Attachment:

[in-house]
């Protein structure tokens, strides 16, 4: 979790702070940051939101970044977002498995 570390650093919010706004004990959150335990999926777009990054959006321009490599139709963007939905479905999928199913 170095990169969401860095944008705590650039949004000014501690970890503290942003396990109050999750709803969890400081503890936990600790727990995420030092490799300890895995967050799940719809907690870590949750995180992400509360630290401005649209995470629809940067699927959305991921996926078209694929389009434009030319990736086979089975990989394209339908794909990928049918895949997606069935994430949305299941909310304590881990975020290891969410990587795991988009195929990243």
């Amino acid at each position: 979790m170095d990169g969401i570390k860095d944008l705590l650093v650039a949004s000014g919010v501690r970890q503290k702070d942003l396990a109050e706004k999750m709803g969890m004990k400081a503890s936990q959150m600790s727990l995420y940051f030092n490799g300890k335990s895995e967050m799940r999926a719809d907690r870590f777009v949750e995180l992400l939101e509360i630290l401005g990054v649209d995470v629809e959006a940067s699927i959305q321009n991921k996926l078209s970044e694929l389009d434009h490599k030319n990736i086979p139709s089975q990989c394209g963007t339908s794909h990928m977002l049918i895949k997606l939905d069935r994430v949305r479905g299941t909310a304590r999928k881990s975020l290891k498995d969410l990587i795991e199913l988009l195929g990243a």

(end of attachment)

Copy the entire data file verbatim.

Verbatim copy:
[in-house]
């Protein structure tokens, strides 16, 4: 979790702070940051939101970044977002498995 570390650093919010706004004990959150335990999926777009990054959006321009490599139709963007939905479905999928199913 170095990169969401860095944008705590650039949004000014501690970890503290942003396990109050999750709803969890400081503890936990600790727990995420030092490799300890895995967050799940719809907690870590949750995180992400509360630290401005649209995470629809940067699927959305991921996926078209694929389009434009030319990736086979089975990989394209339908794909990928049918895949997606069935994430949305299941909310304590881990975020290891969410990587795991988009195929990243």
């Amino acid at each position: 979790m170095d990169g969401i570390k860095d944008l705590l650093v650039a949004s000014g919010v501690r970890q503290k702070d942003l396990a109050e706004k999750m709803g969890m004990k400081a503890s936990q959150m600790s727990l995420y940051f030092n490799g300890k335990s895995e967050m799940r999926a719809d907690r870590f777009v949750e995180l992400l939101e509360i630290l401005g990054v649209d995470v629809e959006a940067s699927i959305q321009n991921k996926l078209s970044e694929l389009d434009h490599k030319n990736i086979p139709s089975q990989c394209g963007t339908s794909h990928m977002l049918i895949k997606l939905d069935r994430v949305r479905g299941t909310a304590r999928k881990s975020l290891k498995d969410l990587i795991e199913l988009l195929g990243a």